Monday, November 10

A technical infrastructure renaissance

Now the fact that I have been generally talking about improvements in American infrastructure such as airports, highways and bridges is there, but this article made me go hmmm. IBM are proposing to, and I quote:

I.B.M.’s chief executive, Samuel J. Palmisano, is proposing a technology-fueled economic recovery plan that calls for public and private investment in more efficient systems for utility grids, traffic management, food distribution, water conservation and health care.

These are smart infrastructure projects, rather than dumb ones presumably such as roads and bridges. I further quote:

Some economists and policy experts say similar projects are a good way to improve the long-term health of the economy, potentially providing a foundation for innovation and growth across a range of industries.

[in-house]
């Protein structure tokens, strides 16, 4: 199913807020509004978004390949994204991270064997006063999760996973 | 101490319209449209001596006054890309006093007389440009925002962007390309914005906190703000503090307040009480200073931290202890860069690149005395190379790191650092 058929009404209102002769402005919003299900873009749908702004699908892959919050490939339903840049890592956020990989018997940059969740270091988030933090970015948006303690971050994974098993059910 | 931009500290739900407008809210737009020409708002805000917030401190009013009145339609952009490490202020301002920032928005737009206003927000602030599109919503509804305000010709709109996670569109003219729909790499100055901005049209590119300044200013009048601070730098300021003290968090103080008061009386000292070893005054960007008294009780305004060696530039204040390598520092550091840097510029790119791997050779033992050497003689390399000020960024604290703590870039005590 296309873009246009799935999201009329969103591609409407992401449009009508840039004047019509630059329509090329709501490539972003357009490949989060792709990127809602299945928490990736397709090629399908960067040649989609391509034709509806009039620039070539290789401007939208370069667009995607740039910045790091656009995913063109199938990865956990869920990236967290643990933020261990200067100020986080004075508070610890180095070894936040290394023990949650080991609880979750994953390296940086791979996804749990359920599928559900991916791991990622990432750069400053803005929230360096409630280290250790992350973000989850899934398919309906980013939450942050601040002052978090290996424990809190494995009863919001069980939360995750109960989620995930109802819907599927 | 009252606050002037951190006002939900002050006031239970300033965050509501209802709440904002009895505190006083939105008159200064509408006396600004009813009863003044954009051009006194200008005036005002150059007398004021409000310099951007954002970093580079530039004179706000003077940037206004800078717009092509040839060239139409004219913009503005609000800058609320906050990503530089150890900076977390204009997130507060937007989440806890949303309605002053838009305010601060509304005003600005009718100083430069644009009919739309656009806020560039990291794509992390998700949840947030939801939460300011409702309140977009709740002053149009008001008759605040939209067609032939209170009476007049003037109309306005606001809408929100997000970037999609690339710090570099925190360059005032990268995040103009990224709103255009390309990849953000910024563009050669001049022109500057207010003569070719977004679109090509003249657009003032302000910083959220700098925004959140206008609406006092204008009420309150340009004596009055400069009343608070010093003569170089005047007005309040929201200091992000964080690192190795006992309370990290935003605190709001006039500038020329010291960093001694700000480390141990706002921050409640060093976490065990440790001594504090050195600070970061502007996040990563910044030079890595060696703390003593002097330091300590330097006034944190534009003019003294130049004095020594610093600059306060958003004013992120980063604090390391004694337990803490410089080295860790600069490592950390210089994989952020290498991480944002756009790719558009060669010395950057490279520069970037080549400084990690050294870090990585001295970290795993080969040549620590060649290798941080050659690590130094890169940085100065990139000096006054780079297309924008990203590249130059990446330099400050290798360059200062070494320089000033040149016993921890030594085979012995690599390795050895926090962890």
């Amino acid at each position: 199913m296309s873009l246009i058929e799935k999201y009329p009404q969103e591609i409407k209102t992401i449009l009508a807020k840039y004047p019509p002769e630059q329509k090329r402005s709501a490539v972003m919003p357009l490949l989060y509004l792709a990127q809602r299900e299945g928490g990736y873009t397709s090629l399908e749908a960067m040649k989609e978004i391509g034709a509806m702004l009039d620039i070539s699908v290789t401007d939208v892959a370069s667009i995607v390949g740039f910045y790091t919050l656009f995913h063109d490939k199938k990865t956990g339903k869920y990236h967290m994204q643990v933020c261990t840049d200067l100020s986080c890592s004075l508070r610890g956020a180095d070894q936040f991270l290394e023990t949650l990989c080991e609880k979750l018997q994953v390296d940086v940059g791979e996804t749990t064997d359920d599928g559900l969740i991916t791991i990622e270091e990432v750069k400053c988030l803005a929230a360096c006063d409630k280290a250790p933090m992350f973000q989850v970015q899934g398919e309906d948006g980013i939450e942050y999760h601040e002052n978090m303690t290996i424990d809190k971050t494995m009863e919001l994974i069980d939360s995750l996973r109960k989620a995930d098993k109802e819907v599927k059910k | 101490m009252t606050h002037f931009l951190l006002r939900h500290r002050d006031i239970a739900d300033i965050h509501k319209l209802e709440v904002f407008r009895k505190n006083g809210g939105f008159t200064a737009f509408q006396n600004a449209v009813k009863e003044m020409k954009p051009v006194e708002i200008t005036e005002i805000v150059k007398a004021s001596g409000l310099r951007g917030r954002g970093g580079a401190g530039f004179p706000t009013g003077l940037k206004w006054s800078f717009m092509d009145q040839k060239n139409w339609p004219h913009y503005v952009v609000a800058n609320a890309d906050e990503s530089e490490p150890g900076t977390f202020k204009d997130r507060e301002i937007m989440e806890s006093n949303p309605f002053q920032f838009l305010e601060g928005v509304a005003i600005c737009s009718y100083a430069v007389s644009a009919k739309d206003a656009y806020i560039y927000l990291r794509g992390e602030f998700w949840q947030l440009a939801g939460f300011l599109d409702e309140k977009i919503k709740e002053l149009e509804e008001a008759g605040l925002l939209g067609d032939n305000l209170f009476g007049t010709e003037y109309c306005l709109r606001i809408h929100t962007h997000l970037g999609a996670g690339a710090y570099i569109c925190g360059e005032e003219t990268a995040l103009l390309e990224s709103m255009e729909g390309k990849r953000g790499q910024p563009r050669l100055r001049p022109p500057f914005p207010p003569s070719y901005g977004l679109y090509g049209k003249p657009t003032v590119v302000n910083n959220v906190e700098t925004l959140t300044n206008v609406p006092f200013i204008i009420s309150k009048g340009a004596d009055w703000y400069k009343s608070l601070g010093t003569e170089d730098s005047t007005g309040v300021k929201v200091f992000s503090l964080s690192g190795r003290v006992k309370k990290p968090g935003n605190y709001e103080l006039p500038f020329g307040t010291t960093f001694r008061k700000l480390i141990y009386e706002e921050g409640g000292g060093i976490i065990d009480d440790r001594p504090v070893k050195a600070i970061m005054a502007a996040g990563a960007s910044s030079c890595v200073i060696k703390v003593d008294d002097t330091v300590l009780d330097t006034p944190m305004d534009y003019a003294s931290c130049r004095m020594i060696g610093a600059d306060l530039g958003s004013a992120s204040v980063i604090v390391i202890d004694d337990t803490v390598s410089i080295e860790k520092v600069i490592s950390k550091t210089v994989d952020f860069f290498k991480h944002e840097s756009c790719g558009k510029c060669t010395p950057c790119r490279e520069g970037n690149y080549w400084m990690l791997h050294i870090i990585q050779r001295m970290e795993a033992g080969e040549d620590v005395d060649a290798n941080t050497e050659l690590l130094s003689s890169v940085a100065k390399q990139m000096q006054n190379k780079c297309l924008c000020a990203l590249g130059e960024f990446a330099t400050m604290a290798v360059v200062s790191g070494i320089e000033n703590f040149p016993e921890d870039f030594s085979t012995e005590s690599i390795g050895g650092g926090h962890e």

Applying more computing intelligence to help transform fields like transportation, energy and health care will be “critical to solving an array of pressing public problems,” said Robert Atkinson, president of the Information Technology and Innovation Foundation, a nonpartisan research group.

Hmmm, there is quite a lot to be thought about in here, but that immediately presumes that Governments are smart enough to direct and deliver large smart infrastructure projects like this. I have to beg to differ. Look at the UK Governments ham fisted attempts to roll out large complex system projects such as in the NHS, in the other government department and they are usually a spectacular failure.

Take the case of Heathrow, they made a fantastic case for building the damn terminal (under budget and under time) and made a total hash of the actually systems/people/process/baggage/flights integration. Laughing stock. So no, I am not very impressed nor interested in asking the government to do so. Mind you, IBM can do so, but hmmm, still not totally convinced, I am afraid even thought the vision is pretty good.

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